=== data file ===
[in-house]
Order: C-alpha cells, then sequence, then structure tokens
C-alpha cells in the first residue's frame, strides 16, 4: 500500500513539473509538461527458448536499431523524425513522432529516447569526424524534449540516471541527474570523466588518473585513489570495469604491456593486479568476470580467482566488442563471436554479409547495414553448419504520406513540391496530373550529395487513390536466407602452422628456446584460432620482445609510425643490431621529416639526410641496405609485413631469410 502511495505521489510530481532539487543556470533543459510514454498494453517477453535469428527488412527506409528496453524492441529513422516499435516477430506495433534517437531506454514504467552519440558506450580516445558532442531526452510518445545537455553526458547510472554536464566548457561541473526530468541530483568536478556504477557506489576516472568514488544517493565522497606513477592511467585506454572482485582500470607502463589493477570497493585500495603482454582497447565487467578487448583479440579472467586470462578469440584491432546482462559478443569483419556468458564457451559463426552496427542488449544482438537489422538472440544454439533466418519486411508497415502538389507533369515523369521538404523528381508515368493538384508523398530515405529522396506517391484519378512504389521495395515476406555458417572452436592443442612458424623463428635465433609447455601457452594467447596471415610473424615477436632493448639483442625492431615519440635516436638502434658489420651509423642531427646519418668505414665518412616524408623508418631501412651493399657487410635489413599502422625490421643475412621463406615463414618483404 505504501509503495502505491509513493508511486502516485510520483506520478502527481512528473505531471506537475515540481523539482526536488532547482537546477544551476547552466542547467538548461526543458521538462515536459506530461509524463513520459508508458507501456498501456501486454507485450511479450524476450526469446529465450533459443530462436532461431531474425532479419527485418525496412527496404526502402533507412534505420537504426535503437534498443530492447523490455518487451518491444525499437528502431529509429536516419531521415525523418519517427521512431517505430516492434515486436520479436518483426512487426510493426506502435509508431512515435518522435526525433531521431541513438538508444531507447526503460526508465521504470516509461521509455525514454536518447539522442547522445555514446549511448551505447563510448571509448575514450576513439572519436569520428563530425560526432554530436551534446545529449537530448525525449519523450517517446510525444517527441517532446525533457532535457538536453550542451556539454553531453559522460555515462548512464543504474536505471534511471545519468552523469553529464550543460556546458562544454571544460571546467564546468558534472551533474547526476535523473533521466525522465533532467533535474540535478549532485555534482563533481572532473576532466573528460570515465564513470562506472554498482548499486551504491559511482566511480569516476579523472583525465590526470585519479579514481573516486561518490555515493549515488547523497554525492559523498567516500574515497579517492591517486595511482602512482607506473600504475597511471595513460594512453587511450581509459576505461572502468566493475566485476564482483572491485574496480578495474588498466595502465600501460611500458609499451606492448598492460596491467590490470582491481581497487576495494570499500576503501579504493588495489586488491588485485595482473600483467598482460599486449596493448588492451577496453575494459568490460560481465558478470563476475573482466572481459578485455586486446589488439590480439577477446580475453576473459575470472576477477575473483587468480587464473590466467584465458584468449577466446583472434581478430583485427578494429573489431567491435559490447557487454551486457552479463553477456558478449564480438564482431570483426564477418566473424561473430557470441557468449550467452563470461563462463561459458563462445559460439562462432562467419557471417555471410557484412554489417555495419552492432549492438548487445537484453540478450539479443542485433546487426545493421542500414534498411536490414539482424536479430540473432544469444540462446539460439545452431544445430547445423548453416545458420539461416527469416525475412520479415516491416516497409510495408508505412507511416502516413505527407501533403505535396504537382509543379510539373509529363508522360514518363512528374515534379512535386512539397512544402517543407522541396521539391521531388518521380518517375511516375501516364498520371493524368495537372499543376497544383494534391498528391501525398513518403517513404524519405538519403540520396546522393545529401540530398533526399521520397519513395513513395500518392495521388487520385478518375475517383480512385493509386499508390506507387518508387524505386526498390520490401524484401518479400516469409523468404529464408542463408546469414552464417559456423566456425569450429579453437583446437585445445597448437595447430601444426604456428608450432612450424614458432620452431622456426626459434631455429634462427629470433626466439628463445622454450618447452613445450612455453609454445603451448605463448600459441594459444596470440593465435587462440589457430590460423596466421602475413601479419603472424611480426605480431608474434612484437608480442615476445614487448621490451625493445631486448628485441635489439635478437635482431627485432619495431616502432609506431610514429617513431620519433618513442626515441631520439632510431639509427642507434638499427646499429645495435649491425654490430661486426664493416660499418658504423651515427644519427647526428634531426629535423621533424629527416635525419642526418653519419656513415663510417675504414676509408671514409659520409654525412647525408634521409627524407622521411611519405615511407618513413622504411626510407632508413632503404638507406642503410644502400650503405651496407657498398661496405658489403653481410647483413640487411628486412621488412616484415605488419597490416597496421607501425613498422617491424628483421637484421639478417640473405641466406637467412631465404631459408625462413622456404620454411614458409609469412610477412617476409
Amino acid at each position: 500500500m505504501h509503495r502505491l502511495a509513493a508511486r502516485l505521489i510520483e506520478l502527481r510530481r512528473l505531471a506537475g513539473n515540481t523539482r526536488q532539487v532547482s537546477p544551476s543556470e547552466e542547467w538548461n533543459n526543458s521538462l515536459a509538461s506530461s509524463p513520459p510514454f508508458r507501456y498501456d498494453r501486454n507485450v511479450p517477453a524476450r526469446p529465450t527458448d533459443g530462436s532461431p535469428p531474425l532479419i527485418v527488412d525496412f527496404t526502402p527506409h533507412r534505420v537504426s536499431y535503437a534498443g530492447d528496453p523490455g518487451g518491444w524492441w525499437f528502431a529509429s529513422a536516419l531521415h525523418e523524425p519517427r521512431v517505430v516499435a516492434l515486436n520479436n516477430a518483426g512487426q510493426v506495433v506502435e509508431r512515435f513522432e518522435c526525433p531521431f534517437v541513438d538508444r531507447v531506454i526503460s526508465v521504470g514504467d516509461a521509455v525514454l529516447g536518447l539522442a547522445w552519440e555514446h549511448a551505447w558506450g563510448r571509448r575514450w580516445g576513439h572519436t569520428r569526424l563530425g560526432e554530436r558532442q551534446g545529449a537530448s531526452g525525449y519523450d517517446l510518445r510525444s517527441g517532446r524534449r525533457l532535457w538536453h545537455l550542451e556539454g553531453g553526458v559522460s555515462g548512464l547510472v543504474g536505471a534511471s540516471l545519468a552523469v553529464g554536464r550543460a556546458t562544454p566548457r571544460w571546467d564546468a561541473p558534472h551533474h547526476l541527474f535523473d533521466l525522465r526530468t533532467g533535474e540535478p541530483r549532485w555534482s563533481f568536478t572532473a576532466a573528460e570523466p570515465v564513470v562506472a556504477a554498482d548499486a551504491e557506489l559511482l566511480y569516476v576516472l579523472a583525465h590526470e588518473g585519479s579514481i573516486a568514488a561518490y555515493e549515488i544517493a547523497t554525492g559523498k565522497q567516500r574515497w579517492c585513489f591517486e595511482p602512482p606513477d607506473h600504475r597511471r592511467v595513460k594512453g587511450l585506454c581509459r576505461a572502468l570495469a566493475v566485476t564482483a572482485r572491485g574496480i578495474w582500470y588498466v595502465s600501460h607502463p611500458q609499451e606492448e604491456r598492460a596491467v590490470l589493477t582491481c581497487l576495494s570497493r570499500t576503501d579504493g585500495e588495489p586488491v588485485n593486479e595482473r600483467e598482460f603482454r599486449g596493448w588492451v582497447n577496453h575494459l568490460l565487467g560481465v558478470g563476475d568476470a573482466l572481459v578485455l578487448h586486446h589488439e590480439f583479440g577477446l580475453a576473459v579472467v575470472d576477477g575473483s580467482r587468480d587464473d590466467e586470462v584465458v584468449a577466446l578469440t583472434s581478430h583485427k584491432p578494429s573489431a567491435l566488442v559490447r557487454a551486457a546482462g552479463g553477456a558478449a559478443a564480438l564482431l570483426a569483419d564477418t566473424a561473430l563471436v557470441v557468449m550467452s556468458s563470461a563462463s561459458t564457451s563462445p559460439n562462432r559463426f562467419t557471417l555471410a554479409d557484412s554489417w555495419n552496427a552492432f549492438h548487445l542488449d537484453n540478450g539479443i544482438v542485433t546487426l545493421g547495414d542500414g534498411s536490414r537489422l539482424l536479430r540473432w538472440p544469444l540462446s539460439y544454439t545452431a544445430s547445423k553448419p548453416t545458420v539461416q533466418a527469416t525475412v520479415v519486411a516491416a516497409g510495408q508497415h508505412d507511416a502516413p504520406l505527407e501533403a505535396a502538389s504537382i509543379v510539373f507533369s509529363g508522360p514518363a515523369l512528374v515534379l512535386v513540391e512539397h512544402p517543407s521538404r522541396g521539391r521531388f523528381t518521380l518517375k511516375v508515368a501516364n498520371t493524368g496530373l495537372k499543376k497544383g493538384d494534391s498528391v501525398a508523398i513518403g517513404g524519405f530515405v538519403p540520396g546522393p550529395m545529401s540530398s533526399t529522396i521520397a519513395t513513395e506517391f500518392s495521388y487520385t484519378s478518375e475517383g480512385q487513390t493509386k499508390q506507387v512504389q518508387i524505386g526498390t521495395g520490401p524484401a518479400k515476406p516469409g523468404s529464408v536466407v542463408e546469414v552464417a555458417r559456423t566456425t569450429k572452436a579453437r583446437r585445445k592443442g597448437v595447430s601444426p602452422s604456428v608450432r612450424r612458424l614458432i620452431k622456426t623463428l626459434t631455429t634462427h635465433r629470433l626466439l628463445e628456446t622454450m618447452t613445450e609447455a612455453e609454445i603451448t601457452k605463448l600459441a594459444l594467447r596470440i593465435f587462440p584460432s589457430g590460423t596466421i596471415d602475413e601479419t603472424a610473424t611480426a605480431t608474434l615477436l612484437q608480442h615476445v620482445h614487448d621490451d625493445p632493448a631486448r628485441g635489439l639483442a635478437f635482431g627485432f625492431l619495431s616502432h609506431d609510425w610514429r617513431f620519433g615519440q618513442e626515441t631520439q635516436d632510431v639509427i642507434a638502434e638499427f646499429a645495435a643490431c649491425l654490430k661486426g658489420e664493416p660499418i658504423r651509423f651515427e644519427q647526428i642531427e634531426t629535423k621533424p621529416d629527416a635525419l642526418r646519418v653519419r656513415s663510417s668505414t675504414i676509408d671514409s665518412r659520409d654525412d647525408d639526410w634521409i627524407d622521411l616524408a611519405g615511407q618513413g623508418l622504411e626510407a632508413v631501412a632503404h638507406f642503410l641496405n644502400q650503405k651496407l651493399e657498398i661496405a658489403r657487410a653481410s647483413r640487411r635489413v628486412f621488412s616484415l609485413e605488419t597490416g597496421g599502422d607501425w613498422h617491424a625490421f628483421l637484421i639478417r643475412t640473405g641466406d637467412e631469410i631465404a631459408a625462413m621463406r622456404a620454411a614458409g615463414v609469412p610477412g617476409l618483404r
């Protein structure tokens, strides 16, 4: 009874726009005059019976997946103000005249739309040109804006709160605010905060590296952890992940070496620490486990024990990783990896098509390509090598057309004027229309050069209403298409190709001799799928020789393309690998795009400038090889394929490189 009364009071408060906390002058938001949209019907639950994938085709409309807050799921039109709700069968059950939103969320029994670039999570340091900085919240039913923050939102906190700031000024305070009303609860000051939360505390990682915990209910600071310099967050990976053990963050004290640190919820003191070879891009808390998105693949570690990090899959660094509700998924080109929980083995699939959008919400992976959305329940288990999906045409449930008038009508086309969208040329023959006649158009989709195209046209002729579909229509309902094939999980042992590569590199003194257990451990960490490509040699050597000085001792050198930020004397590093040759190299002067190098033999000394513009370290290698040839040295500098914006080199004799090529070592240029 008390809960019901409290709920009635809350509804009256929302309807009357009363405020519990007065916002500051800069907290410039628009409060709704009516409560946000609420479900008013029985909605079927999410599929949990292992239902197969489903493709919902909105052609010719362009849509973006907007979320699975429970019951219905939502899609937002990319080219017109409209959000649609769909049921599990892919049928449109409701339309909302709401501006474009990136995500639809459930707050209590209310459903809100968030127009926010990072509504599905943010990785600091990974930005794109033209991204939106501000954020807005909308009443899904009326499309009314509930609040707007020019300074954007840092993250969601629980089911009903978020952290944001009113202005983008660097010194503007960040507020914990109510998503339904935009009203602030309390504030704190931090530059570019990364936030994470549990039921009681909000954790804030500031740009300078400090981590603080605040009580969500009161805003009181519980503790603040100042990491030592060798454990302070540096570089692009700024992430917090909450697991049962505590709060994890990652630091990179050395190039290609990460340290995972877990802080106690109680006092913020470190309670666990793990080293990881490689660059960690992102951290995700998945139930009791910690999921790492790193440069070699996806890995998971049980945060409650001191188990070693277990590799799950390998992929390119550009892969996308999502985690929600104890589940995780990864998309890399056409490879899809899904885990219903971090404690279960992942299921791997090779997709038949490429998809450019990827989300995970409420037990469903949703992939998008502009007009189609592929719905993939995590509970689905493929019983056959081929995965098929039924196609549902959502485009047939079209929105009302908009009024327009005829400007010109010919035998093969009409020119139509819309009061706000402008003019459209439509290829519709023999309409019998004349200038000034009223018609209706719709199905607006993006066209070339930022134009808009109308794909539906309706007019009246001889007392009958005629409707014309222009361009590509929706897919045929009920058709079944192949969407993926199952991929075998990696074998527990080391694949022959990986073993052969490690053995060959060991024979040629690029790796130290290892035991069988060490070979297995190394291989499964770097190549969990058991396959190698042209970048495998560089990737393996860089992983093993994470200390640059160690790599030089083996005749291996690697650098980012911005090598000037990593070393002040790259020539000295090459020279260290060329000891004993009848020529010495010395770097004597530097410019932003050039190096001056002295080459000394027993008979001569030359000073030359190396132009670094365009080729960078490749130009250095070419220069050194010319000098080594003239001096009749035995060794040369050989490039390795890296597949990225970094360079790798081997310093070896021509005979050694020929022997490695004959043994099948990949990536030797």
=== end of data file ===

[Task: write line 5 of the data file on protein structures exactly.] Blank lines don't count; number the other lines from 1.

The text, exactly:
């Protein structure tokens, strides 16, 4: 009874726009005059019976997946103000005249739309040109804006709160605010905060590296952890992940070496620490486990024990990783990896098509390509090598057309004027229309050069209403298409190709001799799928020789393309690998795009400038090889394929490189 009364009071408060906390002058938001949209019907639950994938085709409309807050799921039109709700069968059950939103969320029994670039999570340091900085919240039913923050939102906190700031000024305070009303609860000051939360505390990682915990209910600071310099967050990976053990963050004290640190919820003191070879891009808390998105693949570690990090899959660094509700998924080109929980083995699939959008919400992976959305329940288990999906045409449930008038009508086309969208040329023959006649158009989709195209046209002729579909229509309902094939999980042992590569590199003194257990451990960490490509040699050597000085001792050198930020004397590093040759190299002067190098033999000394513009370290290698040839040295500098914006080199004799090529070592240029 008390809960019901409290709920009635809350509804009256929302309807009357009363405020519990007065916002500051800069907290410039628009409060709704009516409560946000609420479900008013029985909605079927999410599929949990292992239902197969489903493709919902909105052609010719362009849509973006907007979320699975429970019951219905939502899609937002990319080219017109409209959000649609769909049921599990892919049928449109409701339309909302709401501006474009990136995500639809459930707050209590209310459903809100968030127009926010990072509504599905943010990785600091990974930005794109033209991204939106501000954020807005909308009443899904009326499309009314509930609040707007020019300074954007840092993250969601629980089911009903978020952290944001009113202005983008660097010194503007960040507020914990109510998503339904935009009203602030309390504030704190931090530059570019990364936030994470549990039921009681909000954790804030500031740009300078400090981590603080605040009580969500009161805003009181519980503790603040100042990491030592060798454990302070540096570089692009700024992430917090909450697991049962505590709060994890990652630091990179050395190039290609990460340290995972877990802080106690109680006092913020470190309670666990793990080293990881490689660059960690992102951290995700998945139930009791910690999921790492790193440069070699996806890995998971049980945060409650001191188990070693277990590799799950390998992929390119550009892969996308999502985690929600104890589940995780990864998309890399056409490879899809899904885990219903971090404690279960992942299921791997090779997709038949490429998809450019990827989300995970409420037990469903949703992939998008502009007009189609592929719905993939995590509970689905493929019983056959081929995965098929039924196609549902959502485009047939079209929105009302908009009024327009005829400007010109010919035998093969009409020119139509819309009061706000402008003019459209439509290829519709023999309409019998004349200038000034009223018609209706719709199905607006993006066209070339930022134009808009109308794909539906309706007019009246001889007392009958005629409707014309222009361009590509929706897919045929009920058709079944192949969407993926199952991929075998990696074998527990080391694949022959990986073993052969490690053995060959060991024979040629690029790796130290290892035991069988060490070979297995190394291989499964770097190549969990058991396959190698042209970048495998560089990737393996860089992983093993994470200390640059160690790599030089083996005749291996690697650098980012911005090598000037990593070393002040790259020539000295090459020279260290060329000891004993009848020529010495010395770097004597530097410019932003050039190096001056002295080459000394027993008979001569030359000073030359190396132009670094365009080729960078490749130009250095070419220069050194010319000098080594003239001096009749035995060794040369050989490039390795890296597949990225970094360079790798081997310093070896021509005979050694020929022997490695004959043994099948990949990536030797």